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Corps of Engineers commits to new studies before Port Everglades dredging begins

Environmental Issues // January 25, 2017

Miami Waterkeeper reports that the US Army Corps of Engineers 'has agreed to go back to square one' and conduct new environmental studies before starting its planned dredging project to expand Port Everglades. The Corps’ dredging project at Port Everglades aims to make way for larger, 'post-Panamax' vessels.

While the Corps conducts new studies, plaintiffs, including environmental organizations and America’s largest trade organization for recreational divers, have agreed to put a temporary hold on their federal Endangered Species Act and National Environmental Policy Act lawsuit over the planned dredging. "The Corps’ dredging plan failed to account for damage to nearby, fragile coral reefs," said Miami Riverkeeper.

"The corps has agreed to reassess its Port Everglades environmental analysis because of new environmental information available about the widespread and unanticipated damage incurred during a similar dredging project at nearby PortMiami and new, local coral species recently added to the federal Endangered Species Act list.

"In Miami the dredging proved disastrous for the coral reefs in the area. For the PortMiami project, the Corps had assumed there would be minimal impacts to coral, but instead fine-grained sediment from the project harmed tens of thousands of coral colonies and over 250 acres of reef designated as 'critical habitat' for the Endangered Species Act-listed staghorn corals.

"The National Marine Fisheries Service assessed the area and determined that 95 percent of the surveyed reef is no longer suitable habitat for corals, and some of the damaged reef will never recover naturally."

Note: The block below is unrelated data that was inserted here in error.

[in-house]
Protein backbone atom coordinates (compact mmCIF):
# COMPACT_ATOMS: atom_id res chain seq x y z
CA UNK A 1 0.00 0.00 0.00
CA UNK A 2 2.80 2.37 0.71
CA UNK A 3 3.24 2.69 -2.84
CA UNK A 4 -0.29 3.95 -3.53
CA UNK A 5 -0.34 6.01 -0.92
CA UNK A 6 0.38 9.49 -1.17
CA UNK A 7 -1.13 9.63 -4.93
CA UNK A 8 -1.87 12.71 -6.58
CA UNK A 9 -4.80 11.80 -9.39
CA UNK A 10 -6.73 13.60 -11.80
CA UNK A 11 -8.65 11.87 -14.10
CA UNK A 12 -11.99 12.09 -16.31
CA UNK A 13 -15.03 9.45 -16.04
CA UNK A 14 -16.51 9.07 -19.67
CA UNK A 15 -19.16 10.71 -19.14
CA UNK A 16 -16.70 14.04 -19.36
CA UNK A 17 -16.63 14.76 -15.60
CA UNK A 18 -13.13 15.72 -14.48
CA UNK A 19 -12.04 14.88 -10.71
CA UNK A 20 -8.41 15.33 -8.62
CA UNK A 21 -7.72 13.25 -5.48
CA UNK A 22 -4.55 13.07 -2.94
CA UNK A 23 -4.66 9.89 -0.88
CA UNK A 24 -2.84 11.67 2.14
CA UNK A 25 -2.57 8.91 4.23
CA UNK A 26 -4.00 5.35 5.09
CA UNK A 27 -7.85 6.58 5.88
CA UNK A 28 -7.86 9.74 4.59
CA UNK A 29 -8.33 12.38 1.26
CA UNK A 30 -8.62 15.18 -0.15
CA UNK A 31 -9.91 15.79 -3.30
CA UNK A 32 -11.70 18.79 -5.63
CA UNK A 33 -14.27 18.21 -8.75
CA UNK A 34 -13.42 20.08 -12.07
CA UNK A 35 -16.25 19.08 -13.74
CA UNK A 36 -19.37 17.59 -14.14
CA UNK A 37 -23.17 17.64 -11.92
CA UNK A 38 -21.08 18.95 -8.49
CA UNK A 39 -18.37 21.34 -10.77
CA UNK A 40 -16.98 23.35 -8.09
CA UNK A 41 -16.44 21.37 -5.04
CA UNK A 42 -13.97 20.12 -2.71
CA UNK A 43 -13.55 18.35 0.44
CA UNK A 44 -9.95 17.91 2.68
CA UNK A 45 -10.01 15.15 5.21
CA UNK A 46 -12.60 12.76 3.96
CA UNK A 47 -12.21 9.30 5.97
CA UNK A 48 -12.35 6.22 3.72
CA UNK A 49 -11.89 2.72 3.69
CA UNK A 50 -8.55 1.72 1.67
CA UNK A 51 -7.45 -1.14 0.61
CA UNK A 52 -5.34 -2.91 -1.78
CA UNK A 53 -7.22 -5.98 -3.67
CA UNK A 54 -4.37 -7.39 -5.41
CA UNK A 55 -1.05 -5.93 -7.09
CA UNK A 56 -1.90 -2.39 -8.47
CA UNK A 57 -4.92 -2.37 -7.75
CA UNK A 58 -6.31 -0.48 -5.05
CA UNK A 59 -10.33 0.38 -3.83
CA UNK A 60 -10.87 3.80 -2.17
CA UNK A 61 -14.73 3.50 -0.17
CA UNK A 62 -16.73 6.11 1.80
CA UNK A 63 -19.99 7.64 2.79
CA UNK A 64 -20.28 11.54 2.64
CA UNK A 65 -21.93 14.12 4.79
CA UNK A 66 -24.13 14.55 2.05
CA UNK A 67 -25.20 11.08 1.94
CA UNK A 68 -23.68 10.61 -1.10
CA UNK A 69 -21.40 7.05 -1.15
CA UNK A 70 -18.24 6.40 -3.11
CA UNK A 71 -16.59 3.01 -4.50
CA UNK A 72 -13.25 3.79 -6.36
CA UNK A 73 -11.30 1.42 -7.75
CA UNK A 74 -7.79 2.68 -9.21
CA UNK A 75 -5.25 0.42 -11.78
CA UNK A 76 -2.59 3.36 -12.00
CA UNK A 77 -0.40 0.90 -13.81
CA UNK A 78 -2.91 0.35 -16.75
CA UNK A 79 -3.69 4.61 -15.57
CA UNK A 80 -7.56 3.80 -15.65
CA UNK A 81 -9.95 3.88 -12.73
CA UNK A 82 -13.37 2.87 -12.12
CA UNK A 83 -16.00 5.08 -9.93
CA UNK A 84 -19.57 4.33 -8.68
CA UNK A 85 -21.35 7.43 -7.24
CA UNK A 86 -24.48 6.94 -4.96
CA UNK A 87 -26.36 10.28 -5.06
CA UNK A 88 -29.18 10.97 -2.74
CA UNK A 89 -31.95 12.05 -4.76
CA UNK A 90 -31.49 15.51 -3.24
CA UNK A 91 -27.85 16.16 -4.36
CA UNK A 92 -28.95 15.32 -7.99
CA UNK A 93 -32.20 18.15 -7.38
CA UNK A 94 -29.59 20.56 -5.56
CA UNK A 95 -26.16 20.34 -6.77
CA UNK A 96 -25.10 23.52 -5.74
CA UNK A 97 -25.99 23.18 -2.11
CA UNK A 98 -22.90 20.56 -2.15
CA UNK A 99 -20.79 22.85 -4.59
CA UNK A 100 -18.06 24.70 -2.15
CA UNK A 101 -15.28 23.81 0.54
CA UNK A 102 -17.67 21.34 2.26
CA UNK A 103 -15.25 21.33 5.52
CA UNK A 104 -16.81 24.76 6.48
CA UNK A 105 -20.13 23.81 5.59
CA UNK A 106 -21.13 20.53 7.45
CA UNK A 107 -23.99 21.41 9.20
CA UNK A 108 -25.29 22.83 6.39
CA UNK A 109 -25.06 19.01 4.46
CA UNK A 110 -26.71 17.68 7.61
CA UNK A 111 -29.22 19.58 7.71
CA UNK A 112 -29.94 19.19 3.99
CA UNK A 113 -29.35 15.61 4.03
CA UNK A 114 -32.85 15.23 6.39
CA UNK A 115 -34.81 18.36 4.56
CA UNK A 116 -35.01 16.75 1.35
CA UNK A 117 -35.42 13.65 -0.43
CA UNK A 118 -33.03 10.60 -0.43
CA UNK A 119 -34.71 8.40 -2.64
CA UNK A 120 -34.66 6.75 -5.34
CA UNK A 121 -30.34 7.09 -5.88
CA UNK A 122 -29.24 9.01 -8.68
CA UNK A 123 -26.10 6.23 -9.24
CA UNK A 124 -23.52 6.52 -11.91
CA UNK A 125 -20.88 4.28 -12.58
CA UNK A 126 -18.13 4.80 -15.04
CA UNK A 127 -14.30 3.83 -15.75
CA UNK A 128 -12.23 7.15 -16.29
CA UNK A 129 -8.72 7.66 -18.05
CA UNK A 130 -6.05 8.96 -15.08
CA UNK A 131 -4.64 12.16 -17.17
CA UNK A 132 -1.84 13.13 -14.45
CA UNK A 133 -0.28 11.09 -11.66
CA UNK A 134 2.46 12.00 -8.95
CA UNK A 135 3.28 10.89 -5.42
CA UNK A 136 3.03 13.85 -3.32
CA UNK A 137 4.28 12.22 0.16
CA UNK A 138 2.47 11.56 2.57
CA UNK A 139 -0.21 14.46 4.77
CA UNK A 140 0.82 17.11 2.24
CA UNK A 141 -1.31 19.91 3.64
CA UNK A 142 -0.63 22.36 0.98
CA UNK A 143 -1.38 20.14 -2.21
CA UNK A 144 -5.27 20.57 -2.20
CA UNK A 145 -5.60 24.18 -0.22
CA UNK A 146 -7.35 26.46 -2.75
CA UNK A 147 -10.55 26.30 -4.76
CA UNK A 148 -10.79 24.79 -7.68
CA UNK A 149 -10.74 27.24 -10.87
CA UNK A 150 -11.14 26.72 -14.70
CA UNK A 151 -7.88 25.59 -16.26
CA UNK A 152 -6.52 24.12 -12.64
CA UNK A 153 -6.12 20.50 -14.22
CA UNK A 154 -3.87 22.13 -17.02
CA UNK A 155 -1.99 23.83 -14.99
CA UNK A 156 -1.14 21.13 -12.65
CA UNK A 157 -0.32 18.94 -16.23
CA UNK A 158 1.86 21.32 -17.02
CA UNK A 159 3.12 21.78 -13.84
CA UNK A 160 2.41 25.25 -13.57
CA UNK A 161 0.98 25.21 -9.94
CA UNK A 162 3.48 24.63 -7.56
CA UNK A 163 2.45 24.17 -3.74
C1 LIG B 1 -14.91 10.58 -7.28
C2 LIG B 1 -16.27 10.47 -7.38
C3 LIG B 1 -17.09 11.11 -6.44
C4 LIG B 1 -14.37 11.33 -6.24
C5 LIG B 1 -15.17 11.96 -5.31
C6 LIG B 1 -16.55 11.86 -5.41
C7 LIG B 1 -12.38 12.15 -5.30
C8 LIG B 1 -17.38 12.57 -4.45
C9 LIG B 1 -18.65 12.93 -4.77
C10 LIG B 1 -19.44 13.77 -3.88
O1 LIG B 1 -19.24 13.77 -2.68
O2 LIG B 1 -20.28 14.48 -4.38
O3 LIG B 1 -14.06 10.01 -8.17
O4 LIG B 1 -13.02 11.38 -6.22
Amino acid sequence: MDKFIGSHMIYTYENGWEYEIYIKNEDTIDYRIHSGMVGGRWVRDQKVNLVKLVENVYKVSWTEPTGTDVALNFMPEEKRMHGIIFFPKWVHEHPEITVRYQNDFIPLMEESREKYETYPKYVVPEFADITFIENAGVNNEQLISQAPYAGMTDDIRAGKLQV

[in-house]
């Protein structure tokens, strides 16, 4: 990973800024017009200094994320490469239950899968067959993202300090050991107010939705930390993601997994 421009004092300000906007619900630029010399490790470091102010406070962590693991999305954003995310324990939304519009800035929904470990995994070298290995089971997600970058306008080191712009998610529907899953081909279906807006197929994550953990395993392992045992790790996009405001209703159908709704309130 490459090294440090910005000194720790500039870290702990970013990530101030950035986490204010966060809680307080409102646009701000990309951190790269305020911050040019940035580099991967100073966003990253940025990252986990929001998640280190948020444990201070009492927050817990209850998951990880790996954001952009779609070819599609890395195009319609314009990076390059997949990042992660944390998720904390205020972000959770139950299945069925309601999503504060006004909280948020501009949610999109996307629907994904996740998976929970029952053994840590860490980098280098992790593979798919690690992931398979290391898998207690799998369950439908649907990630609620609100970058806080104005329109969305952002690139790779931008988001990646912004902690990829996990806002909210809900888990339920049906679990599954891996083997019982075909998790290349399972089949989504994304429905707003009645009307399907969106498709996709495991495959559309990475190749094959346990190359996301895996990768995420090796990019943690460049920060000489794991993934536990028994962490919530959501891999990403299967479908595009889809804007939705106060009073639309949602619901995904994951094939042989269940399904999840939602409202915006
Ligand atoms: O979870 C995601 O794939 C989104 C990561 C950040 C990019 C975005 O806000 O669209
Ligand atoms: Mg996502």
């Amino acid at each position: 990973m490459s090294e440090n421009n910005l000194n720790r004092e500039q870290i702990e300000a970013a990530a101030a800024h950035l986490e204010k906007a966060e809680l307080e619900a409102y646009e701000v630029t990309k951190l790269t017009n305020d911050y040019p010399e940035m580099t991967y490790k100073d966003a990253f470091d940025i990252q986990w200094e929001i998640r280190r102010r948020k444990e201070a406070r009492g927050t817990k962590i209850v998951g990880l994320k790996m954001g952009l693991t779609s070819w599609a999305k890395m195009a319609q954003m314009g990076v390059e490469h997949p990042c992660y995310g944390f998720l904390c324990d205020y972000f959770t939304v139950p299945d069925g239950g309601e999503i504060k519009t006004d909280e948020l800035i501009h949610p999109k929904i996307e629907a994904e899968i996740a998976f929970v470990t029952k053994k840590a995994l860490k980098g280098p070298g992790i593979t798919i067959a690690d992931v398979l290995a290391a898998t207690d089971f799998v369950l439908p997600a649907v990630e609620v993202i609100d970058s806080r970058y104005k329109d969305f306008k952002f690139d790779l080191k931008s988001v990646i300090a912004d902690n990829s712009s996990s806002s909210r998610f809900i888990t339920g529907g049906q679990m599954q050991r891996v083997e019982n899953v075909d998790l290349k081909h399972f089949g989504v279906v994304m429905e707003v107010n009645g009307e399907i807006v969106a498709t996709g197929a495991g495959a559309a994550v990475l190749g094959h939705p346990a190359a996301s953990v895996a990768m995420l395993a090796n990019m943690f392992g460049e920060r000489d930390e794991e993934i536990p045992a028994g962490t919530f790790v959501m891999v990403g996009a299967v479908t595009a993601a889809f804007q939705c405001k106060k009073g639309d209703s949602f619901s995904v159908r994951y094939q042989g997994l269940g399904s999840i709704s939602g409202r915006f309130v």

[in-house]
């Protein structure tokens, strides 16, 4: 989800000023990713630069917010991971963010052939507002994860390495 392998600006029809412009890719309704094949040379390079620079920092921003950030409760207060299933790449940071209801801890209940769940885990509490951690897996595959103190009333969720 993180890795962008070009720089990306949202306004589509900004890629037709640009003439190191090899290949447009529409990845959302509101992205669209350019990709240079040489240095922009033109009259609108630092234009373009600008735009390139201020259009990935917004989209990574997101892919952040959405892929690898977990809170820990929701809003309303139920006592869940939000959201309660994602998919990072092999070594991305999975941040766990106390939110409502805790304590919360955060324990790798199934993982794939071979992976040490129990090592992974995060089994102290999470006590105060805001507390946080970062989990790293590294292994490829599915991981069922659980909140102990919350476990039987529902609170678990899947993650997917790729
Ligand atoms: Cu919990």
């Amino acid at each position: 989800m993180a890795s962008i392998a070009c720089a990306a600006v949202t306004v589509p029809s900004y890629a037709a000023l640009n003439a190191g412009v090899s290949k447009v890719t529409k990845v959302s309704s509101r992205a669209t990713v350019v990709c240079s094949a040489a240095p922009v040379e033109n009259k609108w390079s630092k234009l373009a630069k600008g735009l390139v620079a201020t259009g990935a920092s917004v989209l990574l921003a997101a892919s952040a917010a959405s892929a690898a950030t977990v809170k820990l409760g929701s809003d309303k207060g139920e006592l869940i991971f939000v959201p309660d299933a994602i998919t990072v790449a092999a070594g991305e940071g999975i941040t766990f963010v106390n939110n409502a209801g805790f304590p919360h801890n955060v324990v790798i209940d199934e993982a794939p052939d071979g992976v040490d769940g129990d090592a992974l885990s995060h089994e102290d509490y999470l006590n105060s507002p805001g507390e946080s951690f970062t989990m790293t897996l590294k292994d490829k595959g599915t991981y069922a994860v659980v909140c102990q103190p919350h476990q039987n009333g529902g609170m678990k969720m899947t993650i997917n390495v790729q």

“The devastating coral damage discovered after the PortMiami dredging gives us all pause. It is a good reason for the Corps to go back to the drawing board and to learn from its mistakes in Miami,” said Brettny Hardy, an attorney at Earthjustice, lawyers for plaintiffs in the case. “Under the law, a proper analysis must be done before further taxpayer dollars are spent on this potentially devastating project.”

The Port Everglades dredging, which was planned to begin in 2017, is now expected to be on hold until at least 2019 while the new environmental analyses are conducted.

“The Corps’ and NMFS’ prior environmental analyses simply ignored evidence from PortMiami that showed estimated impacts from dredging near corals are significantly more harmful and widespread than expected.” said Rachel Silverstein, executive director and waterkeeper of Miami Waterkeeper. “The current environmental statements do not reflect ‘best available science,’ which is the legal standard for agency decision-making, and therefore, they must be redone.”

“Coral and coastal Floridians will benefit from the Corps pumping the brakes on this massive project,” said Jaclyn Lopez, Florida director at the Center for Biological Diversity. “We have to learn from our mistakes and do what’s right for our irreplaceable coastal resources.”

“We will remain vigilant as this process moves forward to ensure full compliance with the law and protection of our irreplaceable coral reefs,” said Manley Fuller, president of the Florida Wildlife Federation.

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